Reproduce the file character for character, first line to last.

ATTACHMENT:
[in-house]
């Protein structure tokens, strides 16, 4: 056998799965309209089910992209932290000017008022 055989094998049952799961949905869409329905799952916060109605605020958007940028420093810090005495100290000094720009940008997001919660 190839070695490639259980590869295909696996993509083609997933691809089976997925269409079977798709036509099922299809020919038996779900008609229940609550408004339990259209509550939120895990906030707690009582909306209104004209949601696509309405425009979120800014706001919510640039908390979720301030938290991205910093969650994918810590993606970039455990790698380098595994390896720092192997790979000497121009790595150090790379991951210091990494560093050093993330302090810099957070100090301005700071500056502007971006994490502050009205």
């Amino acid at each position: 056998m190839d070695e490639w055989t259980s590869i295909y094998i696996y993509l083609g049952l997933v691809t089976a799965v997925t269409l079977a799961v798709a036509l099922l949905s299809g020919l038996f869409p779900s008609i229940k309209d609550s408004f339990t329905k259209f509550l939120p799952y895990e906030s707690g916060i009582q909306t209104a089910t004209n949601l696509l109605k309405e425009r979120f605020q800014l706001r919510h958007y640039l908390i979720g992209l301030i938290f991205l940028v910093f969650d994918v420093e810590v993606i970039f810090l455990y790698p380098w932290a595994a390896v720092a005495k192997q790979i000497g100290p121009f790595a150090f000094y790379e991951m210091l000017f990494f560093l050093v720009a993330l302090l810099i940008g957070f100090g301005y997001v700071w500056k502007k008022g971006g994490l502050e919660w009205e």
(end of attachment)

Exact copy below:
[in-house]
């Protein structure tokens, strides 16, 4: 056998799965309209089910992209932290000017008022 055989094998049952799961949905869409329905799952916060109605605020958007940028420093810090005495100290000094720009940008997001919660 190839070695490639259980590869295909696996993509083609997933691809089976997925269409079977798709036509099922299809020919038996779900008609229940609550408004339990259209509550939120895990906030707690009582909306209104004209949601696509309405425009979120800014706001919510640039908390979720301030938290991205910093969650994918810590993606970039455990790698380098595994390896720092192997790979000497121009790595150090790379991951210091990494560093050093993330302090810099957070100090301005700071500056502007971006994490502050009205």
């Amino acid at each position: 056998m190839d070695e490639w055989t259980s590869i295909y094998i696996y993509l083609g049952l997933v691809t089976a799965v997925t269409l079977a799961v798709a036509l099922l949905s299809g020919l038996f869409p779900s008609i229940k309209d609550s408004f339990t329905k259209f509550l939120p799952y895990e906030s707690g916060i009582q909306t209104a089910t004209n949601l696509l109605k309405e425009r979120f605020q800014l706001r919510h958007y640039l908390i979720g992209l301030i938290f991205l940028v910093f969650d994918v420093e810590v993606i970039f810090l455990y790698p380098w932290a595994a390896v720092a005495k192997q790979i000497g100290p121009f790595a150090f000094y790379e991951m210091l000017f990494f560093l050093v720009a993330l302090l810099i940008g957070f100090g301005y997001v700071w500056k502007k008022g971006g994490l502050e919660w009205e």